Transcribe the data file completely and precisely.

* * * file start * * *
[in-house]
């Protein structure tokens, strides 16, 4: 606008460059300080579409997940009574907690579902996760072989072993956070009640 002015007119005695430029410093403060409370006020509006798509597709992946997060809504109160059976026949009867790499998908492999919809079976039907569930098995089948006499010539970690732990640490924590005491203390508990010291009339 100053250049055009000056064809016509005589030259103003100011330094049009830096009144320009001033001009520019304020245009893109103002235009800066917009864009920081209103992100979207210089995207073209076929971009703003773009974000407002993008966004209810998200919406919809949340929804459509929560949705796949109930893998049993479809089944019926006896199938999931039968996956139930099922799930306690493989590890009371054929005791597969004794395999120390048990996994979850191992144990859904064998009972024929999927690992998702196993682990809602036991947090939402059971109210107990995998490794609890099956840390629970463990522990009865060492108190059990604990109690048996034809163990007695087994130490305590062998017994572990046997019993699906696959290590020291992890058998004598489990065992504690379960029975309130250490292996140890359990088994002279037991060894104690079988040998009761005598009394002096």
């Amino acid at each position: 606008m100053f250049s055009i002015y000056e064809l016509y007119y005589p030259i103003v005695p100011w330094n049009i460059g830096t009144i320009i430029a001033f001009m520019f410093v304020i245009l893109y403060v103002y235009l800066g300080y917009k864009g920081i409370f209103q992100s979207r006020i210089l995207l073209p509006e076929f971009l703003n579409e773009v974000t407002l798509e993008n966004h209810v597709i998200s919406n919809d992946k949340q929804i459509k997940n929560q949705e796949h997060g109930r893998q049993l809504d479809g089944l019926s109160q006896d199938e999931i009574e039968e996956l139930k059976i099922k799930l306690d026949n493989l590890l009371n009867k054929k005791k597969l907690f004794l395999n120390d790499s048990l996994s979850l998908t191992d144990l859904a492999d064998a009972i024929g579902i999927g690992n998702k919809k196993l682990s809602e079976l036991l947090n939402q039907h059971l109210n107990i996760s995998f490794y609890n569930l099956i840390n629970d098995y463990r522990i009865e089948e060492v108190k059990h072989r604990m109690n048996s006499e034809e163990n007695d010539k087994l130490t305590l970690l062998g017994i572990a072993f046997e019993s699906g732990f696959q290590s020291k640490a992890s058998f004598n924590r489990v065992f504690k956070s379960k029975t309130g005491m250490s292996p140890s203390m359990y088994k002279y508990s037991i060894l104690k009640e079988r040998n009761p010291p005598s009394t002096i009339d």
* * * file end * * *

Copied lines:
[in-house]
């Protein structure tokens, strides 16, 4: 606008460059300080579409997940009574907690579902996760072989072993956070009640 002015007119005695430029410093403060409370006020509006798509597709992946997060809504109160059976026949009867790499998908492999919809079976039907569930098995089948006499010539970690732990640490924590005491203390508990010291009339 100053250049055009000056064809016509005589030259103003100011330094049009830096009144320009001033001009520019304020245009893109103002235009800066917009864009920081209103992100979207210089995207073209076929971009703003773009974000407002993008966004209810998200919406919809949340929804459509929560949705796949109930893998049993479809089944019926006896199938999931039968996956139930099922799930306690493989590890009371054929005791597969004794395999120390048990996994979850191992144990859904064998009972024929999927690992998702196993682990809602036991947090939402059971109210107990995998490794609890099956840390629970463990522990009865060492108190059990604990109690048996034809163990007695087994130490305590062998017994572990046997019993699906696959290590020291992890058998004598489990065992504690379960029975309130250490292996140890359990088994002279037991060894104690079988040998009761005598009394002096």
């Amino acid at each position: 606008m100053f250049s055009i002015y000056e064809l016509y007119y005589p030259i103003v005695p100011w330094n049009i460059g830096t009144i320009i430029a001033f001009m520019f410093v304020i245009l893109y403060v103002y235009l800066g300080y917009k864009g920081i409370f209103q992100s979207r006020i210089l995207l073209p509006e076929f971009l703003n579409e773009v974000t407002l798509e993008n966004h209810v597709i998200s919406n919809d992946k949340q929804i459509k997940n929560q949705e796949h997060g109930r893998q049993l809504d479809g089944l019926s109160q006896d199938e999931i009574e039968e996956l139930k059976i099922k799930l306690d026949n493989l590890l009371n009867k054929k005791k597969l907690f004794l395999n120390d790499s048990l996994s979850l998908t191992d144990l859904a492999d064998a009972i024929g579902i999927g690992n998702k919809k196993l682990s809602e079976l036991l947090n939402q039907h059971l109210n107990i996760s995998f490794y609890n569930l099956i840390n629970d098995y463990r522990i009865e089948e060492v108190k059990h072989r604990m109690n048996s006499e034809e163990n007695d010539k087994l130490t305590l970690l062998g017994i572990a072993f046997e019993s699906g732990f696959q290590s020291k640490a992890s058998f004598n924590r489990v065992f504690k956070s379960k029975t309130g005491m250490s292996p140890s203390m359990y088994k002279y508990s037991i060894l104690k009640e079988r040998n009761p010291p005598s009394t002096i009339d």